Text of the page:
Interview with New Orleans Rising Star Chef Michael Gulotta of MOPHO

by Lisa Elbert
February 2016

Lisa Elbert: How did you get your start?
Michael Gulotta:
I always wanted to cook, so I kind of knew I wanted to go to culinary school when I was a senior in high school. Then I wrecked my car during Mardi Gras, so I got a job as a line cook at the Planet Hollywood where my brother worked. I was there for about six months before I went to culinary school at Nicholls State University in Thibodaux, Louisiana. My brother was a captain at Emeril's Delmonico, so he got me a job on fry and pastry there for a summer, like an internship. While I was in school, I worked small restaurants in Thibodaux as a line cook. Then, for John Folse at Bittersweet Plantation, which was highly regarded at the time. Next, I did an externship at a country club in Columbus. The chef there was trying to get into the Bocuse D'or, and I did ACF food competitions, so I came up to work with him to do it. I worked a summer there, and he did everything from scratch. Brought in all whole fish, whole salmon, whole trout. It was a cool little place, and he was trying to do it right. I moved back to New Orleans and kept applying for August but I never got it, so I ended up working for Pete Vazquez at Marisol. He was doing some crazy stuff in New Orleans: great charcuterie, everything from scratch. Even a lobster grilled cheese sandwich (I had to make the white bread from scratch). It was just three of us—pretty intense. I stayed on after I graduated to secure school funding to go to Italy. Besh finally hired me at August six months before I went to Italy. So, I worked six months as hard as I could to leave a good position, I was in Italy for a year and came back and they held my spot at August. Then, after a year, Besh sent me to Germany for a year and a half. I came back after Katrina hit and became a sous at August when I got back. Then I became chef de cuisine. When I got there, it was only August, but when I left we had 9 restaurants. We had to train everyone. It was a grind.

LE: Who is your mentor?
MG:
Karl Joseph Fuchs, Marco Ballo, Pete Vazquez, John Folse, and John Besh. I have a lot of mentors, and I’ve learned a lot. It's hard to say that any one of them was my mentor. But I think my brother was really my mentor because he was the first one to get me a job at a restaurant. He was a somm, manager, general manager, and he opened restaurants. He really taught me how to manage food and labor costs and really opened my eyes to the back side of it. And he taught me that BOH and FOH need each other. There's always a little tension between them, but there's a synergy that I learned working with him and alongside him. He taught me what it takes to go out and really make a guest happy from the back of the house. How great service can save a meal if the kitchen makes a mistake, and vice versa.

LE: How are you involved in the local culinary community?
MG:
Nowadays it's a little harder because I have to focus on building my company. I sit on the board of the New Orleans Wine and Food Experience. I used to do dinners for Café Reconcile and Café Hope. In the last year and a half, I haven't done as much. My company is trying to form its own nonprofit, Dishroom Heroes, where we teach life skills, how to open bank accounts, offer pro bono legal help, and have them on a roster where, if some restaurant needs someone, they're available. Not to cook, because they probably don't want to cook. But they can get the paycheck they need; they can be gainfully employed.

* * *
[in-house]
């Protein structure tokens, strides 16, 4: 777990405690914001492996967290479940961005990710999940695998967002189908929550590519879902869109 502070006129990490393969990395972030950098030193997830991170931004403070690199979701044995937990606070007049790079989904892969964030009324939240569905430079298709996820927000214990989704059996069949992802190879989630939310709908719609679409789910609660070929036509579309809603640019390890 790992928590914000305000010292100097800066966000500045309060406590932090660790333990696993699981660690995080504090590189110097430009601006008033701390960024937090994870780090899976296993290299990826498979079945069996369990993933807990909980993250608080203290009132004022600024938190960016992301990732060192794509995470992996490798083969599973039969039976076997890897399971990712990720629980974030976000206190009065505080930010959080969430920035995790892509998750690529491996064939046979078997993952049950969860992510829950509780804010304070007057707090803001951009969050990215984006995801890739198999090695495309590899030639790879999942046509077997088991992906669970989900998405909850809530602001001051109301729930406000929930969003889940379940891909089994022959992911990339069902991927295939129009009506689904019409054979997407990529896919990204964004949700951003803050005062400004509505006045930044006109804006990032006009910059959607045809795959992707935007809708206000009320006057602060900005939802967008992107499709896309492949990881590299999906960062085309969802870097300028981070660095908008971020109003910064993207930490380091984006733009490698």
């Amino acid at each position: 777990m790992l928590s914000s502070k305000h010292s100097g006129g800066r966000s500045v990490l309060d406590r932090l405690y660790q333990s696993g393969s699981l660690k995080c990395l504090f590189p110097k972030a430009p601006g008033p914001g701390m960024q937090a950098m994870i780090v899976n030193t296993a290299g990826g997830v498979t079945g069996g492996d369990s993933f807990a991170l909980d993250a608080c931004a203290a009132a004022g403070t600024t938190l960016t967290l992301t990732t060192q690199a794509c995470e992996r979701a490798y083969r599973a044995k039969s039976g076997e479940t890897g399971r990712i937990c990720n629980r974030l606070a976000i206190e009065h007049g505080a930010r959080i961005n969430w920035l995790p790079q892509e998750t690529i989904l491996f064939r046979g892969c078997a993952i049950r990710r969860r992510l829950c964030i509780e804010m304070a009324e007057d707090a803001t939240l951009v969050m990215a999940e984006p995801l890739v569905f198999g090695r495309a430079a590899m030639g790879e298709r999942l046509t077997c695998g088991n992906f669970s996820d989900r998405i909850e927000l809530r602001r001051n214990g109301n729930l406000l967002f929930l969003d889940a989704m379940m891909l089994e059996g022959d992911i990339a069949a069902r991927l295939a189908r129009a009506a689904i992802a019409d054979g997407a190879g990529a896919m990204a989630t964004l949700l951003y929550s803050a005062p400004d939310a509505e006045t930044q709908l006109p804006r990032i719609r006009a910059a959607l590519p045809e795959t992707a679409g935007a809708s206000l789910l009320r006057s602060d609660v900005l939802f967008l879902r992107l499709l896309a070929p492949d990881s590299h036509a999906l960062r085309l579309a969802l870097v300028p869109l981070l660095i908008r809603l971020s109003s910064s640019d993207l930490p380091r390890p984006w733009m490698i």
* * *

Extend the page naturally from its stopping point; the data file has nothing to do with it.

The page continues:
LE: What's the biggest challenge facing your restaurant?
MG:
When we first opened, the menu was a lot wackier. There was rice with uni and lard and whole trotters with crab and Meyer lemon. The food was stuff I wanted to pick up with my hands and eat. Now, we’ve had to go more traditional with things that bridge the gap. What the New Orleans market really wants is to find that happy medium. New Orleans is kind of old school. There was a learning curve in the beginning, and we got murdered on social media. At the end of the day, you’re looking at the books, and you have to figure it out. We had to be fluid and on the fly. We couldn’t have things on the menu that weren’t selling, and that taught us to be limber. 

LE: How is the community response now?
MG:
For summertime in New Orleans, I cannot complain. We’ve built a strong local clientele. There are so many new restaurants, and all of them are hot, but we’re holding on in our sophomore summer thanks to our regulars. We just added go-to bowls of pho and they’re selling like crazy and at a better margin. We’re picking out quality stuff, made go-to with luscious things. People got frustrated with picking their own bowls, but we’re bridging a gap between diehard fans and people who have never eaten pho. Sometimes, we have whole tables of Vietnamese families in the restaurant.

LE: What's your five year plan?
MG:
I have two sous chefs who helped me open. I would love to be able to help them, to build a little group. We should keep this open long enough to open another restaurant. One sous wants to take a concept more Southeast Asian. This was supposed to be approachable. He wants to do more fine dining. Another sous is into a grill and bar.